Moolna, A, Selim, S, George, S, Saha, SK, Roberts, C, Bhowmik, J, Hulme, A, George, S, Karim, S and Robinson, Z ORCID: https://orcid.org/0000-0002-9499-264X (2019) How can we meet the energy challenges of small and remote coastal communities affected by climate change in Bangladesh and globally? Keele University Institute for Sustainable Futures Discussion Paper 2. Discussion Paper. Keele University, Keele.

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Abstract

In Bangladesh, energy poverty in small and remote coastal communities inhibits development and exacerbates livelihood and migration pressures, social changes, and gender disparities. Climate change threatens low lying coastal areas, bringing sea level rise and increasing salinity. Cyclones and flash floods are having increasing impacts on coastal terrains, habitats, and associated livelihoods. Such challenges are faced by similar communities globally and represent significant barriers to addressing multiple UN Sustainable Development Goals (SDGs) - in particular across Small Island Developing States (SIDS). Small-scale renewables potentially offer clean and secure energy solutions that also address the broader climate change mitigation context. Yet existing efforts to address energy challenges with small-scale renewables typically perform poorly. We argue that solutions need to be tailored to specific socioeconomic contexts and use durable established technologies in economically and socially viable local business models. Long term and catastrophe-resilient renewables solutions to energy challenges will help vulnerable communities adapt to climate change. Work towards solutions that address the UN SDGs is being carried forward through approaches that are internationally translatable, especially to SIDS.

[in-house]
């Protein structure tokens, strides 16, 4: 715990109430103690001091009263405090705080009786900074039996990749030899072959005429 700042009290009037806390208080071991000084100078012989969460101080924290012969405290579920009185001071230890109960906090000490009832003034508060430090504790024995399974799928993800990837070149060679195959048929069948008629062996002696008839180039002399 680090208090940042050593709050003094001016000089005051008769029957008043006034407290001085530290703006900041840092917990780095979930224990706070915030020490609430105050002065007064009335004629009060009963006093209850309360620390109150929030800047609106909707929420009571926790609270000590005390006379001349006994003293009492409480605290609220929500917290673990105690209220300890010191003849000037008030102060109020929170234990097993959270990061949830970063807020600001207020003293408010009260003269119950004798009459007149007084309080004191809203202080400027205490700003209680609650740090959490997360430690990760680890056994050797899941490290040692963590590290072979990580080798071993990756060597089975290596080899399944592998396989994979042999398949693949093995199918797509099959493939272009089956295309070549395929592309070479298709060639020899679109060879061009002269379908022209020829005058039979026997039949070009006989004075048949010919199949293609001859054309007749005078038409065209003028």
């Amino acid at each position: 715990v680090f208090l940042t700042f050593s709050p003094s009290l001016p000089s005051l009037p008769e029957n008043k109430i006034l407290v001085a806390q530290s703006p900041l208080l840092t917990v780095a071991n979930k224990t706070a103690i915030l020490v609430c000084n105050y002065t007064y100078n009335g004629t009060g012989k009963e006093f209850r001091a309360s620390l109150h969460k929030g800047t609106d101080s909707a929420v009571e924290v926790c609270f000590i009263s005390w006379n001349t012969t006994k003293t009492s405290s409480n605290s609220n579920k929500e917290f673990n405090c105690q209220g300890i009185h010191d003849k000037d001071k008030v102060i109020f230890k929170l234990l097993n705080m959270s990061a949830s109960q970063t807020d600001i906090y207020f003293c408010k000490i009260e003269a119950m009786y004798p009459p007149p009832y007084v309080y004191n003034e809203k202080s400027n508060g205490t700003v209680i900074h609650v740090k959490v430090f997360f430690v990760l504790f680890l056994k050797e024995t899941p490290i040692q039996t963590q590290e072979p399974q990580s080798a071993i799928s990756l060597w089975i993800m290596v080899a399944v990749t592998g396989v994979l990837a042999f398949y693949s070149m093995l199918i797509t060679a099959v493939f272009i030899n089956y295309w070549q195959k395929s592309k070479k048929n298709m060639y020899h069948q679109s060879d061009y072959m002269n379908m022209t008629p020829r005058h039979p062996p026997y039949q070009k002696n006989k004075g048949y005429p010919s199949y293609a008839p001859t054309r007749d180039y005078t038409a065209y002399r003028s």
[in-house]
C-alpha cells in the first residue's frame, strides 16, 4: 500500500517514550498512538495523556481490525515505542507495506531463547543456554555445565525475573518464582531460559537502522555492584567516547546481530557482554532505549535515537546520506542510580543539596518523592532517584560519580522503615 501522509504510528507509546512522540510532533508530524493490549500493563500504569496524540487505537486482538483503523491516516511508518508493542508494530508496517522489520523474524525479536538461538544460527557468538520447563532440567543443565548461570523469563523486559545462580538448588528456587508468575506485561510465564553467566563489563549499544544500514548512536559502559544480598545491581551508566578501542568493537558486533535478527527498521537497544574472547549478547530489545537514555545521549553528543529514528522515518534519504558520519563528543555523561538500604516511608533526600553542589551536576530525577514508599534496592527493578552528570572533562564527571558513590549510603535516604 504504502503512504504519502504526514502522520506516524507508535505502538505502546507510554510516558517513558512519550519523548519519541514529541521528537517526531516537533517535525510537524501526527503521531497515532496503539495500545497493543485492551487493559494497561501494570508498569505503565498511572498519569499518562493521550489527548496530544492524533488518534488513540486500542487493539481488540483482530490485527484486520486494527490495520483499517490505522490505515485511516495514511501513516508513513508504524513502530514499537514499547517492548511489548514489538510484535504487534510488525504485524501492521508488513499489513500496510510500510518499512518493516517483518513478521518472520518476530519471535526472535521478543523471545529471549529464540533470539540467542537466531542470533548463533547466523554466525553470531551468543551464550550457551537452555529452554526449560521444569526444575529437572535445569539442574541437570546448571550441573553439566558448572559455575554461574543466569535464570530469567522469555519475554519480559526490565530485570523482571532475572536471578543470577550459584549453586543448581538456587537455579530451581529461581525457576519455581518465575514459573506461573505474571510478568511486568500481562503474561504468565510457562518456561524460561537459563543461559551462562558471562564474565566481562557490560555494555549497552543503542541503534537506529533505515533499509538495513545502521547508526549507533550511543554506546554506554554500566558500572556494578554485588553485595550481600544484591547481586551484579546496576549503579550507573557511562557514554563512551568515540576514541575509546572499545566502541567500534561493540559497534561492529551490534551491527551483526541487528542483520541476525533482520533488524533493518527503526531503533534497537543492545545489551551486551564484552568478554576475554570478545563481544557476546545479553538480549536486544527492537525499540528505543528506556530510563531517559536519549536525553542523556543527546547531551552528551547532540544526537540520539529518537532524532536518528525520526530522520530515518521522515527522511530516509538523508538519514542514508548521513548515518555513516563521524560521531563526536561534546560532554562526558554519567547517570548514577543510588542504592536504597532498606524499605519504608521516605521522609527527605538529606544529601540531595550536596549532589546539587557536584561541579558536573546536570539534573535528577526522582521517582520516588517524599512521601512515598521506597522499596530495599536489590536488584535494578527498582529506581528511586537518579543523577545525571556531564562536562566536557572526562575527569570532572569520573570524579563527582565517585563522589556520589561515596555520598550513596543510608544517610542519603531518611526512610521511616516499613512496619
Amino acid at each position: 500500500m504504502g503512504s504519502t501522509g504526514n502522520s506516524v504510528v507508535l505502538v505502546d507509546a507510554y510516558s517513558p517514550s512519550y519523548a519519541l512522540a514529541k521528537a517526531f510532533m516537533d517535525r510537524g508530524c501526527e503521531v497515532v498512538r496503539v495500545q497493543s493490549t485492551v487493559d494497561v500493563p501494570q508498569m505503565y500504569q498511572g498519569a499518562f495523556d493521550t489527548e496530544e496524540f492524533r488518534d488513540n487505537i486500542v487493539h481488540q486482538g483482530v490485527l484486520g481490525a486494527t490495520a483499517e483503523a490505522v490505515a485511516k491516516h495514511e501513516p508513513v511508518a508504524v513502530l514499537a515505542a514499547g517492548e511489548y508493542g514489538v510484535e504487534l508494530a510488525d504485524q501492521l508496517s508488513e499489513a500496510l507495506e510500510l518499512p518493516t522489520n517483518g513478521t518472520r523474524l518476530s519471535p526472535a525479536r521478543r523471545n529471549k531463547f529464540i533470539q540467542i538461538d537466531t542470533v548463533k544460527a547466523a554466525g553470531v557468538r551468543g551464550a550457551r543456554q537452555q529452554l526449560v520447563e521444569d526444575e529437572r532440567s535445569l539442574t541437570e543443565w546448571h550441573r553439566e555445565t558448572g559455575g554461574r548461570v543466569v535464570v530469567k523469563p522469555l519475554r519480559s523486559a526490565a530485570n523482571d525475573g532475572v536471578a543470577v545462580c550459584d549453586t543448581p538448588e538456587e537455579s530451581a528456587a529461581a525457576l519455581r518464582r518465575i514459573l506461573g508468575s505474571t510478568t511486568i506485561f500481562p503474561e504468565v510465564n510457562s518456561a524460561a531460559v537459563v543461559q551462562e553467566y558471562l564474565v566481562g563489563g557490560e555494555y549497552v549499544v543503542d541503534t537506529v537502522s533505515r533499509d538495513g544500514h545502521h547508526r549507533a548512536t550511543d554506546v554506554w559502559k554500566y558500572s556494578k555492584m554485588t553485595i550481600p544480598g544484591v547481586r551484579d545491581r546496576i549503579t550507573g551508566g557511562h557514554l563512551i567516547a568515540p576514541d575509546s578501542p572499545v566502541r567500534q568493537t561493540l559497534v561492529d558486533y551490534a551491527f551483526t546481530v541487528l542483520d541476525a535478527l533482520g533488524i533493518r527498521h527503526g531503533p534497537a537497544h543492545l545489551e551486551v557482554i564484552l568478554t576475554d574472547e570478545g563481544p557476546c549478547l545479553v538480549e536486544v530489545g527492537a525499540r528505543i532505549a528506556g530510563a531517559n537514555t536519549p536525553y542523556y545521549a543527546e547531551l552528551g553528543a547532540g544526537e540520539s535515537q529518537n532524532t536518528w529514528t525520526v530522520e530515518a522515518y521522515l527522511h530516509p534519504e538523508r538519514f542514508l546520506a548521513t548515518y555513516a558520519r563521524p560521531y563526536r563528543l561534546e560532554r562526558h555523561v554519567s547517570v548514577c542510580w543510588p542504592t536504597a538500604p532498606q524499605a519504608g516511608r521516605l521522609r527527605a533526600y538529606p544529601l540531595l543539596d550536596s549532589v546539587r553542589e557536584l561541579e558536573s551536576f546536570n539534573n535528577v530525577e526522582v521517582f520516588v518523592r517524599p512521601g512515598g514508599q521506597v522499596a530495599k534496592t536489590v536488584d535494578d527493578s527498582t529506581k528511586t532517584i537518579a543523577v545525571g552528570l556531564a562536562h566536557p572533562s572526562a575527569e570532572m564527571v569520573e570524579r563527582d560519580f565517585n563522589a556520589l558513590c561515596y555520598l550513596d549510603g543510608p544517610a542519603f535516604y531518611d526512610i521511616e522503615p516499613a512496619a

Item Type: Monograph (Discussion Paper)
Additional Information: This is the final published version of Moolna et al. (2019) How can we meet the energy challenges of small and remote coastal communities affected by changing climate in Bangladesh and globally? Keele University Institute for Sustainable Futures discussion paper 2, available at https://doi.org/10.21252/ztr7-xp38
Divisions: Faculty of Natural Sciences > School of Geography, Geology and the Environment
Depositing User: Mr Scott McGowan
Date Deposited: 02 Aug 2019 10:33
Last Modified: 08 Aug 2019 08:31
URI: http://eprints.keele.ac.uk/id/eprint/6616

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